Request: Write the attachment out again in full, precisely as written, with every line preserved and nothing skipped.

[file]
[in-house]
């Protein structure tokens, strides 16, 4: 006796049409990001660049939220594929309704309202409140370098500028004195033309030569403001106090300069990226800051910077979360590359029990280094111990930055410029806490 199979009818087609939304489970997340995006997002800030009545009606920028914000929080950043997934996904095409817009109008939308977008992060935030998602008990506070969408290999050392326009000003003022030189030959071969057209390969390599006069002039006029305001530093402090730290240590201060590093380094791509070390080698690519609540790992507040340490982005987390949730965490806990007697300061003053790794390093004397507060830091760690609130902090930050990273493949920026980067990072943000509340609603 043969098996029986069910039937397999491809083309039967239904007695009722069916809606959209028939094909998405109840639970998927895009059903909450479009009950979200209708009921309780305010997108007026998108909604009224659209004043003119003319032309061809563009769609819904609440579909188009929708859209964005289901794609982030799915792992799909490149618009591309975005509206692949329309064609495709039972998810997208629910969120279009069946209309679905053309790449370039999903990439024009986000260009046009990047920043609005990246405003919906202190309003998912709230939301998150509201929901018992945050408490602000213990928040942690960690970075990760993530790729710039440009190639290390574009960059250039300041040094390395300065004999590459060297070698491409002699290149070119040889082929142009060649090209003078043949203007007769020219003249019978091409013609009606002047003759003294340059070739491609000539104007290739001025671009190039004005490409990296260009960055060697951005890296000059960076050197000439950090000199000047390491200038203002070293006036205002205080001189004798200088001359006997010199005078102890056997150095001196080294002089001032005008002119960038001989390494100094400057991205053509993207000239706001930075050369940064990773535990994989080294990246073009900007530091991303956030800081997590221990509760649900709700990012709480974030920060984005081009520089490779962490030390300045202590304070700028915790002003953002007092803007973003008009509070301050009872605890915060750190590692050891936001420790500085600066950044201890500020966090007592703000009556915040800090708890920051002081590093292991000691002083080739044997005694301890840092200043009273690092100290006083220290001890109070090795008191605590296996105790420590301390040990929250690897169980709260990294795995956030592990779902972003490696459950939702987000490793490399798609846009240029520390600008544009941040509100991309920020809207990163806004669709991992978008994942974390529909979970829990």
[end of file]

[in-house]
């Protein structure tokens, strides 16, 4: 006796049409990001660049939220594929309704309202409140370098500028004195033309030569403001106090300069990226800051910077979360590359029990280094111990930055410029806490 199979009818087609939304489970997340995006997002800030009545009606920028914000929080950043997934996904095409817009109008939308977008992060935030998602008990506070969408290999050392326009000003003022030189030959071969057209390969390599006069002039006029305001530093402090730290240590201060590093380094791509070390080698690519609540790992507040340490982005987390949730965490806990007697300061003053790794390093004397507060830091760690609130902090930050990273493949920026980067990072943000509340609603 043969098996029986069910039937397999491809083309039967239904007695009722069916809606959209028939094909998405109840639970998927895009059903909450479009009950979200209708009921309780305010997108007026998108909604009224659209004043003119003319032309061809563009769609819904609440579909188009929708859209964005289901794609982030799915792992799909490149618009591309975005509206692949329309064609495709039972998810997208629910969120279009069946209309679905053309790449370039999903990439024009986000260009046009990047920043609005990246405003919906202190309003998912709230939301998150509201929901018992945050408490602000213990928040942690960690970075990760993530790729710039440009190639290390574009960059250039300041040094390395300065004999590459060297070698491409002699290149070119040889082929142009060649090209003078043949203007007769020219003249019978091409013609009606002047003759003294340059070739491609000539104007290739001025671009190039004005490409990296260009960055060697951005890296000059960076050197000439950090000199000047390491200038203002070293006036205002205080001189004798200088001359006997010199005078102890056997150095001196080294002089001032005008002119960038001989390494100094400057991205053509993207000239706001930075050369940064990773535990994989080294990246073009900007530091991303956030800081997590221990509760649900709700990012709480974030920060984005081009520089490779962490030390300045202590304070700028915790002003953002007092803007973003008009509070301050009872605890915060750190590692050891936001420790500085600066950044201890500020966090007592703000009556915040800090708890920051002081590093292991000691002083080739044997005694301890840092200043009273690092100290006083220290001890109070090795008191605590296996105790420590301390040990929250690897169980709260990294795995956030592990779902972003490696459950939702987000490793490399798609846009240029520390600008544009941040509100991309920020809207990163806004669709991992978008994942974390529909979970829990």